Jamil Al-Amin (formerly known as H. Rap Brown) has been moved to what is known in prison as “the hole”. He was strip searched and placed in a cell with no bed, no control over the lights and no shower.
They have taken his Qur’an and all of his other personal property.
Please take some time contact the warden, and to get the word out to all of your contacts. We all need to write, call, fax or email Ron Wiley Warden ADX to inquire as to why Jamil Al-Amin has been placed in the hole. No information has been given as to why this transfer was made, but nothing could justify this inhumane treatment.
Jamil Al-Amin (formerly known as H. Rap Brown)
In the past when action has been taken by the public on Jamil Al-Amin’s behalf, changes have been made that benefited him. Please remember to keep your correspondence brief and to the point, and avoid threats, rambling etc. We want positive changes to be made.
The address is:
Warden Ron Wiley
USP Florence ADMAX
PO Box 8500
Florence, CO 81226
Angela Davis speaks on the 40th anniversary of MLK’s death. Davis is professor of history of consciousness and feminist studies at the University of California Santa Cruz. The lecture – “We are Not Now Living the Dream: Rev. Martin Luther King, Jr., and Human Rights in the 21st Century” was given at the Vanderbilt University Law School, April 14, 2008.
On December 8th , 17-year-old Billey Joe Johnson died from a gunshot wound to the head. Police say he killed himself with a shotgun after being stopped for a simple traffic violation in Lucedale, Mississippi.1Several things seem to cast doubt on the official story, including an independent investigation that concluded it would have been impossible for the shot that killed Johnson to have been self-inflicted.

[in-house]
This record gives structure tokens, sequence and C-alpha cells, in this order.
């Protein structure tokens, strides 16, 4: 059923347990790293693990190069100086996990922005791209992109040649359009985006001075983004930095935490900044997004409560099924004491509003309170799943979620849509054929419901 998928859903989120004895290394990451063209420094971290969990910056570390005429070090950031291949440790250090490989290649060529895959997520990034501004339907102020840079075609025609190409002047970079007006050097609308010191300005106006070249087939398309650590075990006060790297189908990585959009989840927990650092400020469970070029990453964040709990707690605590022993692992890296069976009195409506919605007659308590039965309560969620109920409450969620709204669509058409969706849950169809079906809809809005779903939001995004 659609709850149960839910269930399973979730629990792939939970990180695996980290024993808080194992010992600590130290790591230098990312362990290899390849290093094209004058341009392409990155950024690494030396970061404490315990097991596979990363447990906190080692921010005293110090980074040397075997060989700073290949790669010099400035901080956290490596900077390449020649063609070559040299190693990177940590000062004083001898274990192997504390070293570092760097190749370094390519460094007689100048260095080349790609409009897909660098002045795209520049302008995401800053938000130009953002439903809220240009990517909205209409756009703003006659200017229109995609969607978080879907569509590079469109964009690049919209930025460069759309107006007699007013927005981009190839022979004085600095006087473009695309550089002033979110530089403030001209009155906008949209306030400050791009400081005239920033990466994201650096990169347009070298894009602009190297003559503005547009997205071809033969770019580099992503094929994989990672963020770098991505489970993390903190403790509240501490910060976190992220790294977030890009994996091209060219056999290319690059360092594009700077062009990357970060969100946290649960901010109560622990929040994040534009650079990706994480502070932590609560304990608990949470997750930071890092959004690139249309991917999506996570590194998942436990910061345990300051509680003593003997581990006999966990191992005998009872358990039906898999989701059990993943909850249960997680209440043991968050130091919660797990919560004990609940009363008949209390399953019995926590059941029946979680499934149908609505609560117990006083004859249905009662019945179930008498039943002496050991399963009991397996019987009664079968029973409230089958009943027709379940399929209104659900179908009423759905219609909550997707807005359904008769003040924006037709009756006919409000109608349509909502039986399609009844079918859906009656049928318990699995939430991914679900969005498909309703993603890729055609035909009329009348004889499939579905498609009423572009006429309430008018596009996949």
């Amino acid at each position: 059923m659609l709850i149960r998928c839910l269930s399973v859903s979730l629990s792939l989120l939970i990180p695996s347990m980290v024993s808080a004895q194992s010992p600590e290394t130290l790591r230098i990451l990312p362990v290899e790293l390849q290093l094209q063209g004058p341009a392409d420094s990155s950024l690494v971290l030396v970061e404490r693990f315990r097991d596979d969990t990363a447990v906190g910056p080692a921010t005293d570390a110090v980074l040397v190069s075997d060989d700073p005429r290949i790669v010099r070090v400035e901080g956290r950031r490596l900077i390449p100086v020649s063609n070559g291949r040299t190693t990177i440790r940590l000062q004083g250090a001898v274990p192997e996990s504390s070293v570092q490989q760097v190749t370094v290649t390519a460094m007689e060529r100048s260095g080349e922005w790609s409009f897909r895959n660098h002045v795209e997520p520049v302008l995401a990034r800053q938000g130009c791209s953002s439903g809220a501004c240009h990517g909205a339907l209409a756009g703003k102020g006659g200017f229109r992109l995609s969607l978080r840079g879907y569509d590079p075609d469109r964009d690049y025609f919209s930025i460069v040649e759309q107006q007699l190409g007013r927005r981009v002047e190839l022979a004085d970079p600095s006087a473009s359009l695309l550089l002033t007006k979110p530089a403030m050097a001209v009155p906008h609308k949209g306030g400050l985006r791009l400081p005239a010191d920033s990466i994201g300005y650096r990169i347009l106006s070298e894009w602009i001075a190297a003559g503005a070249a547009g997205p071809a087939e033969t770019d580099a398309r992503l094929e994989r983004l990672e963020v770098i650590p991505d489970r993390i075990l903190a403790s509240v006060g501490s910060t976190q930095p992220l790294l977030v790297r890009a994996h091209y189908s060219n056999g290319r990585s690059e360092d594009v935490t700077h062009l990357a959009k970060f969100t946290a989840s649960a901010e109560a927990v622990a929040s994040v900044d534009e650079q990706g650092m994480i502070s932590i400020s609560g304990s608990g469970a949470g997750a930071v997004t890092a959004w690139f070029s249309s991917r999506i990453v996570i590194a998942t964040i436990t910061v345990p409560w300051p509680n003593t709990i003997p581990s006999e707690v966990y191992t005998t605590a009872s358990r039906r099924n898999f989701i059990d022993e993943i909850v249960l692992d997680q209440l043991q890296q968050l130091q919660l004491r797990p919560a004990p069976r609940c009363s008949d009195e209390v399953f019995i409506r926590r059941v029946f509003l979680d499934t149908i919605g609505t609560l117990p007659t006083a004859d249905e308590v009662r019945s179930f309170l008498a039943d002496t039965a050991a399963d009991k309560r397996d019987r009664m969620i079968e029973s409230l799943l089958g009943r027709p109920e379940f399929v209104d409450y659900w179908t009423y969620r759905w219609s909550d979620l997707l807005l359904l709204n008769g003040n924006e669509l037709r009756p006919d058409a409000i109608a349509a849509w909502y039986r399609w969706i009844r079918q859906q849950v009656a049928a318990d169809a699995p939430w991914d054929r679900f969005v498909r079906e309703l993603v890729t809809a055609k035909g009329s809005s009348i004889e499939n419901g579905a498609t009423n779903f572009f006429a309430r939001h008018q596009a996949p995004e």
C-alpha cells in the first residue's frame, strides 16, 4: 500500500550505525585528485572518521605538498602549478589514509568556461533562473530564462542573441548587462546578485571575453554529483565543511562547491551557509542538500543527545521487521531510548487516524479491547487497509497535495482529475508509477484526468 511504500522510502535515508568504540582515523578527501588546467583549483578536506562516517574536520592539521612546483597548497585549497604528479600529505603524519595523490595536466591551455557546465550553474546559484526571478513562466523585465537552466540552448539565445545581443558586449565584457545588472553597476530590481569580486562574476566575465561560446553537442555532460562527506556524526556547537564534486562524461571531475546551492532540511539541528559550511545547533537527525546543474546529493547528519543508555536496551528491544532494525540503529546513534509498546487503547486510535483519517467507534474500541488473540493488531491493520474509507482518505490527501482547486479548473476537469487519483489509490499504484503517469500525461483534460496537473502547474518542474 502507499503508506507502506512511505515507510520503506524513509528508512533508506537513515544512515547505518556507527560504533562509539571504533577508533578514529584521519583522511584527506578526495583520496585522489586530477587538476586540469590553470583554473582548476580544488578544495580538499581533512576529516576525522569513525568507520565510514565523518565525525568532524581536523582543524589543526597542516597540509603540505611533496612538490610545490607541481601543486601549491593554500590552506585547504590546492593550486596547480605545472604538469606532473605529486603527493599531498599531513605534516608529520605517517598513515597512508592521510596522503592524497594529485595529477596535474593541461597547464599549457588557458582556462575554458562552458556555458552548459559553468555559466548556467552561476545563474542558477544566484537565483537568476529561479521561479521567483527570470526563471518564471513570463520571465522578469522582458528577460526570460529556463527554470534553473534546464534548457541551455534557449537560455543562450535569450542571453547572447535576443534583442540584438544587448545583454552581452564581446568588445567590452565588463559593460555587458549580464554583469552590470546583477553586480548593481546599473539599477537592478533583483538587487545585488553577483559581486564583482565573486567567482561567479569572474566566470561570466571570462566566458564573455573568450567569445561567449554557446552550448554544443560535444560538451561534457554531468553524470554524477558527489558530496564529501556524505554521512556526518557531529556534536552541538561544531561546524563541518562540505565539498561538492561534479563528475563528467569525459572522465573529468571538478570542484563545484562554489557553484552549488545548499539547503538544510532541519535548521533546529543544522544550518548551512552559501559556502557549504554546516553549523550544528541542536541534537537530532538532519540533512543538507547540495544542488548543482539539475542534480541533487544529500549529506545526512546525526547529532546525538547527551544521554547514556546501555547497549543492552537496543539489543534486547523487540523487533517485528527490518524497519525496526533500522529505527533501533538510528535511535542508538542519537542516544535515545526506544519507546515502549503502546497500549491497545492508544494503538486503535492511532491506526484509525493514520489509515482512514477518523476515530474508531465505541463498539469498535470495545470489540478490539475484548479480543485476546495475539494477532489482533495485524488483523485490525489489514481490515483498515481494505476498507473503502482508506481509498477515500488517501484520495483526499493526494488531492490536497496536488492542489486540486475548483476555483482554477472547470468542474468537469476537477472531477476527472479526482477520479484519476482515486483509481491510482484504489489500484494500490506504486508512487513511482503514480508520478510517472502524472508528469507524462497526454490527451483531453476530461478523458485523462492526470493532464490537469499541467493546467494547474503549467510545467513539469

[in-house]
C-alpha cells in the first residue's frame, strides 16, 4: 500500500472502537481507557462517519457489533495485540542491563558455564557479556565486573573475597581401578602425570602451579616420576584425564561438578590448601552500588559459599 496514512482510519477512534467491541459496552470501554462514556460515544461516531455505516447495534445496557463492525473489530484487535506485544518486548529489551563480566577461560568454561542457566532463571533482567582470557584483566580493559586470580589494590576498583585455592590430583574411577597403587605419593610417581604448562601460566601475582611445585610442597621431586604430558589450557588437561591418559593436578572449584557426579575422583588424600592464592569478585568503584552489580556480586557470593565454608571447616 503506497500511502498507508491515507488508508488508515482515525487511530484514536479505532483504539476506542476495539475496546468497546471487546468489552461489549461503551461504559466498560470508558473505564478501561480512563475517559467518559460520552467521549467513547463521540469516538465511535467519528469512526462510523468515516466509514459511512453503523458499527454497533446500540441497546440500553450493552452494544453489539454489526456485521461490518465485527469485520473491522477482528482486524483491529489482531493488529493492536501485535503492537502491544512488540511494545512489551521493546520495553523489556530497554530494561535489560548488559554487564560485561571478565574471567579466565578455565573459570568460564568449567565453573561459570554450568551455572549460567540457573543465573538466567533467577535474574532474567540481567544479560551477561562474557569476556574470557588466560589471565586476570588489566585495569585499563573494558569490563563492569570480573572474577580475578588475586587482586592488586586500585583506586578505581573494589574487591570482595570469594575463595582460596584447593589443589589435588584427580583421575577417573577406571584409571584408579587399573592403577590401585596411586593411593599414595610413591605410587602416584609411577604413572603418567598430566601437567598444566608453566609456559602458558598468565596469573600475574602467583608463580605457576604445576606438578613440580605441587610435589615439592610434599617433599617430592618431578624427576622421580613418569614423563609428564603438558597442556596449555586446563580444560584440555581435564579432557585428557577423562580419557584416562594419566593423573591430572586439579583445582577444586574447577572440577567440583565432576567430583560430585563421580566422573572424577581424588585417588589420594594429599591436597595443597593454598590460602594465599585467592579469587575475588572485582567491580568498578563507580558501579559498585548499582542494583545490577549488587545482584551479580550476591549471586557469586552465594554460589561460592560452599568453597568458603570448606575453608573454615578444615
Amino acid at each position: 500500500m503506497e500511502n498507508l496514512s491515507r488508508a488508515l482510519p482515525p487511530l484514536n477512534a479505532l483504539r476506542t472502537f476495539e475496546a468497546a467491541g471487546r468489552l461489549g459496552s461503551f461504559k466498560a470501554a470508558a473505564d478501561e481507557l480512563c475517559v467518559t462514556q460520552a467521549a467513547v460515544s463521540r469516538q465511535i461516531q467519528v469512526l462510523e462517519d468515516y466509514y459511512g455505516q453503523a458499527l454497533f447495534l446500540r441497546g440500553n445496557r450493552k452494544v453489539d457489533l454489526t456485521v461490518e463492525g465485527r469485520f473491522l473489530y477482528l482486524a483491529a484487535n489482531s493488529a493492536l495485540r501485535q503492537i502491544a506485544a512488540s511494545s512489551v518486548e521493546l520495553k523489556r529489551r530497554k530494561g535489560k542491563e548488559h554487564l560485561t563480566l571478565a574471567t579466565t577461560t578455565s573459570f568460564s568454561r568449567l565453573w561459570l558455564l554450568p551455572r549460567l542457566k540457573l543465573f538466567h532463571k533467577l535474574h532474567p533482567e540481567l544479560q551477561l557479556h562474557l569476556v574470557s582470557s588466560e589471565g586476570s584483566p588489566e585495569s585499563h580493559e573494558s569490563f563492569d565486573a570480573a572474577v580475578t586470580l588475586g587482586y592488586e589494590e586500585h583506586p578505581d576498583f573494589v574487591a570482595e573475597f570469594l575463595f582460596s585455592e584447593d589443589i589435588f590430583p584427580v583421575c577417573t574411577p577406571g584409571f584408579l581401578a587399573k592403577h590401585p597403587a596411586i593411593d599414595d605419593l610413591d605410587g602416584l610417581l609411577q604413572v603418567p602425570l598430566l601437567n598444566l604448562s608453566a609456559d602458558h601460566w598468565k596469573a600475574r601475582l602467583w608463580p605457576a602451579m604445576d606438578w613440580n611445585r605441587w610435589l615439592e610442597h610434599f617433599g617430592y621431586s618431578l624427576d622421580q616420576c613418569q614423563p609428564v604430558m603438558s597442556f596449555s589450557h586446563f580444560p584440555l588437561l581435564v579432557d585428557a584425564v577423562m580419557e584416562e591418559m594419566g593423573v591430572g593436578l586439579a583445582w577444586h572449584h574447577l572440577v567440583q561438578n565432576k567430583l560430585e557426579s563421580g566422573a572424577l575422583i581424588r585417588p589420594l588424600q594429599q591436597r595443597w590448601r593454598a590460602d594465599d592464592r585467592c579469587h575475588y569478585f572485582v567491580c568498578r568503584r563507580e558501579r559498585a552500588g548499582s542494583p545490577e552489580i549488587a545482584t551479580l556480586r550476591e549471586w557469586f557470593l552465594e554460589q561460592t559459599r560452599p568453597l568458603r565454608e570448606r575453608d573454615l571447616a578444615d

Many on the ground smell a murder and a cover-up. We don’t have all the answers, but it’s clear that in the racially divided town of Lucedale, all the ingredients exist for a miscarriage of justice.
Your voice can help ensure that the District Attorney feels the presence of a national spotlight when he presents his findings to a grand jury on Monday. Let him know that anything short of a thorough investigation will result in massive attention and a call for outside intervention.
36 years ago, deep in rural Louisiana, three young black men were silenced for trying to expose continued segregation, systematic corruption, and horrific abuse in the biggest prison in the US, an 18,000-acre former slave plantation called Angola.
Peaceful, non-violent protest in the form of hunger and work strikes organized by inmates, caught the attention of Louisiana’s first black elected legislators and local media in the early 1970s.
State legislative leaders, along with the administration of a newly-elected, reform-minded governor, called for investigations into a host of unconstitutional practices and the extraordinarily cruel and unusual treatment commonplace in the prison.
In 1972 and 1973 prison officials, determined to put an end to outside scrutiny, charged Herman Wallace, Albert Woodfox, and Robert King with murders they did not commit and threw them into 6×9 foot cells in solitary confinement, for nearly 36 years. Robert was freed in 2001, but Herman and Albert remain behind bars.
A sexual attack of college student led city leaders to announce the reopening of a city police substation downtown.
Officials also said they had discussions with county officials about dropping off jail inmates at other locations in the city besides the downtown Sumter Street bus station.
That proposal brought an angry response at Monday’s meeting from city resident and community activist Kevin Gray. He contended that by changing the drop-off spot for inmates released on bail, city leaders were “basically removing the presumption of innocence” from the inmates.